portion .of«the article* which he htiid
to'be disrespectful to the senate.
WWcWer«, XVarfdon Work on Steamer
Duluth, Jan. 16. -r- The steamer
George Spencer, which went ashore
near ThomasTille, north shore of Lake
Superior, during the gale of Nov. 27
ftnd-2S has been abandoned by Whit
ney Bros., who had talten a* contract:
to release her.' The firm succeeded Is
getting the coal caxgo frOm the vessel,
but found th^ the bottom of the boat
^s so badly%tove tiiat it will not be
Worth while to save the hulk.
Captain James Raid c^nd his creW of
wreckers working^ ^a the steamer
UfenUa at Ehicampm^ut island. The
job is a difficult one as the boat Will
require jacking three feet the entire
length of thei hull. A high sea has
l^%ri:?rsa With the work.' ,,,
INNOCENT MAN FREED.
Confassion Release* a Life
Sacramento, OaL, Jaa.16.—Governor
Pardee has commuted the sentence of
George Barker, sent from San Free
ciac6 to the Folnom prison for life 1$,
18W. T. F. Gorman, who was exe
cuted fai N«vadaf last month, made «i
confession in which he said Ac com
Bitted the highway robbery «£.,«shtali
Barker was convicted.
RUPTURE IS IMMINENT.
Franco-Venezuelan Relations Not Yet
Officially Broken Off.
PariB, Jan. 16.—The positive state
ment was made at the foreign office
during the morning that diplomatic re
lations between France and Venezu
ela have not yet been officially broken
off. M. Talgny, the French charge,
still remains at Caracas. A rupture,
however, is imminent, though the or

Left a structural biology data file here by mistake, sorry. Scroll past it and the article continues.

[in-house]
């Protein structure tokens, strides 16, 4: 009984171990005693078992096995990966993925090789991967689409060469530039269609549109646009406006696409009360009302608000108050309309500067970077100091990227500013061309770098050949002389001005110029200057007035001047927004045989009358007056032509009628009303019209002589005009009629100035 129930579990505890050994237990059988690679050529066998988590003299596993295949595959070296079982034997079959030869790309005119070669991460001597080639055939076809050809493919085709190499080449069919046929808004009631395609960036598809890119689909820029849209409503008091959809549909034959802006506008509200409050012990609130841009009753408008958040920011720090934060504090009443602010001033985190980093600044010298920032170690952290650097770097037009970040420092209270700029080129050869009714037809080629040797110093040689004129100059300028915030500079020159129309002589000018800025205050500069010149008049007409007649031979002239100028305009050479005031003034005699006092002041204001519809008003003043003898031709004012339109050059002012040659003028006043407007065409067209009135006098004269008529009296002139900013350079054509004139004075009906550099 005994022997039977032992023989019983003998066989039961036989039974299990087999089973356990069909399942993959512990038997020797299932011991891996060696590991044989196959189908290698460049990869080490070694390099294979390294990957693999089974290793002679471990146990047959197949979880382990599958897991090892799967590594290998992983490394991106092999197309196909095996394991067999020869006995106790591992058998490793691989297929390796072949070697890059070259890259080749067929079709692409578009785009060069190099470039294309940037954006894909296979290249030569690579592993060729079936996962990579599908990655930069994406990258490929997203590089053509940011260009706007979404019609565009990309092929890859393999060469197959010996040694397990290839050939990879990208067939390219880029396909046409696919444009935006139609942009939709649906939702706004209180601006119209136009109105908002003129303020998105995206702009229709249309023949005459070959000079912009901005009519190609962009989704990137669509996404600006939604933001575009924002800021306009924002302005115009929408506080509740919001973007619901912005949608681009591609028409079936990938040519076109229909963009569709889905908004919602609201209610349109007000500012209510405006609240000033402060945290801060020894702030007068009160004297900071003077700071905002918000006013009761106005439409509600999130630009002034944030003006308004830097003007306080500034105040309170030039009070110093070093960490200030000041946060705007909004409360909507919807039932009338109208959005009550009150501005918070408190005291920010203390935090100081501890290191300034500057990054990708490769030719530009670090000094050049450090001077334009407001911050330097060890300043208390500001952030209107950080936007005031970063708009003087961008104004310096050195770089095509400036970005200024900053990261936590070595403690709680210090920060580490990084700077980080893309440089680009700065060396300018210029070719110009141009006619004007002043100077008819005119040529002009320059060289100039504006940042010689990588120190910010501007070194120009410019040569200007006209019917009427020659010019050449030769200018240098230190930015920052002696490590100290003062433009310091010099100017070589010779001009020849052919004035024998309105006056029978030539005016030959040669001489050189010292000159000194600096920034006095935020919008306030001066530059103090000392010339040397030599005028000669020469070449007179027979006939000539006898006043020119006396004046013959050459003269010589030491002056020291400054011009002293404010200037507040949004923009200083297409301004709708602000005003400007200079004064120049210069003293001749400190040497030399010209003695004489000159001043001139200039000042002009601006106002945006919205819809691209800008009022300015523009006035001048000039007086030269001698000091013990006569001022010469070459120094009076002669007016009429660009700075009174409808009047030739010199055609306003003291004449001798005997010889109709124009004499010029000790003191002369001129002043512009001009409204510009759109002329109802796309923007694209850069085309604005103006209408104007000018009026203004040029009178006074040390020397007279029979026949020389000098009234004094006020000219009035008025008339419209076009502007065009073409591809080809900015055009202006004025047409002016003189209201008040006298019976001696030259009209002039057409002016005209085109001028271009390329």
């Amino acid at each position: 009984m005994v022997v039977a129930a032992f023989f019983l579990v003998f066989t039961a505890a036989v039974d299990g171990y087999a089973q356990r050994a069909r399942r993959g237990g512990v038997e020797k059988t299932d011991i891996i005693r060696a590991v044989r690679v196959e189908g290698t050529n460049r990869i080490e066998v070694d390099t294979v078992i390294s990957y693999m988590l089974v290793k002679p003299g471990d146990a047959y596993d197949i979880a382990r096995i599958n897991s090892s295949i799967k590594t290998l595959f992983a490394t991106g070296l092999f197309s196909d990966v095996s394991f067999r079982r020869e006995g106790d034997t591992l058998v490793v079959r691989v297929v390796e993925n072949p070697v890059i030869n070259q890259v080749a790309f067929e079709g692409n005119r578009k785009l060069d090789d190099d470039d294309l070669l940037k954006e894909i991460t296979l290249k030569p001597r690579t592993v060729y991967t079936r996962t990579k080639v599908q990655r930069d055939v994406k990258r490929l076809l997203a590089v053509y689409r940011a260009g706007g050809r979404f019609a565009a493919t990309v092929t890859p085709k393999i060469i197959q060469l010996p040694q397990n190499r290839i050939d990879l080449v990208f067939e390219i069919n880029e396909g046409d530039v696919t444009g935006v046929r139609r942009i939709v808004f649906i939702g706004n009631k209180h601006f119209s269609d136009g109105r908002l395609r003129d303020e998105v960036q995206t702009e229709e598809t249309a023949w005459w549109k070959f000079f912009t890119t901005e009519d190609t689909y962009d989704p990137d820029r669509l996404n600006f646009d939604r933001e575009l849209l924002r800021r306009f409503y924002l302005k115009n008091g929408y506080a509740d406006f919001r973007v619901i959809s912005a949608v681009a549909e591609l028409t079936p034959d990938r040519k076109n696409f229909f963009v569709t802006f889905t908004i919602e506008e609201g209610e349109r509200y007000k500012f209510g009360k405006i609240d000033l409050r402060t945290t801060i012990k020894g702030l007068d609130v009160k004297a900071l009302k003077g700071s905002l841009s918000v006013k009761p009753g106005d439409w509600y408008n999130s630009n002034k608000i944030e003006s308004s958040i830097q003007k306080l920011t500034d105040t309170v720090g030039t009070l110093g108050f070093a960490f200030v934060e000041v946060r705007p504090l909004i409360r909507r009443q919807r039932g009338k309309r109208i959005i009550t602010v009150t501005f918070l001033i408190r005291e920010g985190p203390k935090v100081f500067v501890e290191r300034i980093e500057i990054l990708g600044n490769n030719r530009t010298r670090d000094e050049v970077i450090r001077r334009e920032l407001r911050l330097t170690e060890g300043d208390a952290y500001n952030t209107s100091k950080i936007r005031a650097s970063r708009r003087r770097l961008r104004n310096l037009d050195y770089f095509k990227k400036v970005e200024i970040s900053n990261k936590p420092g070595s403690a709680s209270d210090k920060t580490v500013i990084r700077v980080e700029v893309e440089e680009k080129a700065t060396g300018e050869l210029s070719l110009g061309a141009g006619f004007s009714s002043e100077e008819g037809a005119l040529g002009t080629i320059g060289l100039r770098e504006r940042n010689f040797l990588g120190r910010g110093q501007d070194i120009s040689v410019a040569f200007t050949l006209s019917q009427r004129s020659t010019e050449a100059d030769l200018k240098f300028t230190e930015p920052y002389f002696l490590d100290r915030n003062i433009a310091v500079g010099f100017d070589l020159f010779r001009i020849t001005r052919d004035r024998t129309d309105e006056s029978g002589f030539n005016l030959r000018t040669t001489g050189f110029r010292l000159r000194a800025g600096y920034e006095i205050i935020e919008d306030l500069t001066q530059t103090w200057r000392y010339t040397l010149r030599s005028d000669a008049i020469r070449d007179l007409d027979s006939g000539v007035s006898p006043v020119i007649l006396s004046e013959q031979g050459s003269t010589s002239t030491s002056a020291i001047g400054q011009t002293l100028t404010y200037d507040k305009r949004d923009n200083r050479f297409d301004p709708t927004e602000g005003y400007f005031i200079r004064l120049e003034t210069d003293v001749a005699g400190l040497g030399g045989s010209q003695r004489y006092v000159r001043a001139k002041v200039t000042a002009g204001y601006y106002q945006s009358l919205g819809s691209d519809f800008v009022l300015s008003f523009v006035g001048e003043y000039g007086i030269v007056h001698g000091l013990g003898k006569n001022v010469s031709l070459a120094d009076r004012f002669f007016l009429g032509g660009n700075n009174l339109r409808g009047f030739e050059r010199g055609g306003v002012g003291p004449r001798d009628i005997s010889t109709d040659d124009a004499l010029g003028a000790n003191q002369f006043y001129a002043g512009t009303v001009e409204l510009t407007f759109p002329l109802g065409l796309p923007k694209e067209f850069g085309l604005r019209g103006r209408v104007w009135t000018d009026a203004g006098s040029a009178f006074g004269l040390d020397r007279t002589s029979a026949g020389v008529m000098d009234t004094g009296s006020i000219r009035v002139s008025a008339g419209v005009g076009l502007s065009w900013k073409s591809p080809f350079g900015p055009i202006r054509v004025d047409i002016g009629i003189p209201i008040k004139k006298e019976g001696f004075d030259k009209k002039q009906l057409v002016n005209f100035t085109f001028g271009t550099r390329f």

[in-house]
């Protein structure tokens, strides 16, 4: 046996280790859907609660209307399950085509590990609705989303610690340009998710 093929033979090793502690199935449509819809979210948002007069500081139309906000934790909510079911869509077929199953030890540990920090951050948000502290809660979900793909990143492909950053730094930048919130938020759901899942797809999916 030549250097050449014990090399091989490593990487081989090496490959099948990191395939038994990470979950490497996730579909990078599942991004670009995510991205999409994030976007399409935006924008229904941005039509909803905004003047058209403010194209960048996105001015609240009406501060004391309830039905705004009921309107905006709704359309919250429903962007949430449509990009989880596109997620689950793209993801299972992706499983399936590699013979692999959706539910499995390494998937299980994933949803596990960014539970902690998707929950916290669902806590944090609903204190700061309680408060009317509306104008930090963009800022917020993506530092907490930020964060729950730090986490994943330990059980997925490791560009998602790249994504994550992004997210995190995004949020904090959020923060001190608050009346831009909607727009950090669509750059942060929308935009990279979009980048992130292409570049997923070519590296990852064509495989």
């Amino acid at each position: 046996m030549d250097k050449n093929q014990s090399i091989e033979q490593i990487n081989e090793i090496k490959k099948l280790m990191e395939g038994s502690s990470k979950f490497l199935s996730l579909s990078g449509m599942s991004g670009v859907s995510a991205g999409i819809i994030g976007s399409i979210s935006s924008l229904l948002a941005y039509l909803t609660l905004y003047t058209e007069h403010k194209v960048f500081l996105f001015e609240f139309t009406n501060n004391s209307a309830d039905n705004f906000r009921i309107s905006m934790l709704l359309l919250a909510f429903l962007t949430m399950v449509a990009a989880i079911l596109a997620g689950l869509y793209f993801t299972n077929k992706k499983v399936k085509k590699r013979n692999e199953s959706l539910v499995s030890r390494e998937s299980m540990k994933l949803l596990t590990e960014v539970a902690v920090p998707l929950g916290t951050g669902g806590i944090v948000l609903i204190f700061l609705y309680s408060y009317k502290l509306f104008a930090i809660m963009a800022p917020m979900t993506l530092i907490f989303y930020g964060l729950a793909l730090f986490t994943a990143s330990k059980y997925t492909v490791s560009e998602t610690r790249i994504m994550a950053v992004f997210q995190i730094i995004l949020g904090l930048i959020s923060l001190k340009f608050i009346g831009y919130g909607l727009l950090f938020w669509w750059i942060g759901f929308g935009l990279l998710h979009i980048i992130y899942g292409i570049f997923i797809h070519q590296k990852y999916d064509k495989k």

der to sever relatione with Venezuela
has not been dispatched. All com
munications, owing to the interruption
of direct telegraphic connection with
Caracas, pass through Washington,
with which capital an understanding
exists. The American minister, Mr.
Russell, will take charge of French
interests in Venezuela when the offi
cial notification of the cessation of
diplomatic relations is given.
The reports that the French squad
iron is proceeding to Venezuelan wa
ters ire not confirmed, but on the
other hand they are not denied, the
officials here maintaining the strictest
Washington, Jan. 16.—Opposition, in
the house to joint statehood seems to
be gaining ground and the insurgents
are growing bolder in their denuncia
tion of the proposed administration
measure. Representative Babcock of
Wisconsin, the leader of the insurrec
tion, and his lieutenants say their
movement has gained strength sinca
BISMARCK, NORTH DAKOTA, TUESDAY, JANUARY 16, 1906.
BABCOCK SAYS IT»8 UNTRUE-
Not Piqued Because He Failed to Land
Washington, Jan. 16.—When the
house met Mr. Babcock (Wis.) at once
teok the floor on a Question of per
sonal privilege. He based this on a
statement in a local newspaper en
titled "How Came Babcock to Rebel,"
mai which gave as a reason for his
opposition to joining Aricona and New
Mekleo as one state his pique at not
being made chairman of the apprbpri
Mr, f^^ne^ the. Republican floor
leader, said while he should not ob
ject in this instance he did not want- a
precedent made oif this case, as he did
not regard the stOry as raising a ques
tlon of personal privilege.
"If I am not entitled to tbe floor on
a question of privilege "I do not want
1L." renlied Mr. Babcock with some
RAILROADS WIELD CLUB.
Stiffen Passenger Rates for Rate Con
Dallas, Tex., Jan. 16.—John G. Hun
ter, secretary of the Dallas Commer
cial club, announces that the proposed
visit of the Texas Commercial clubs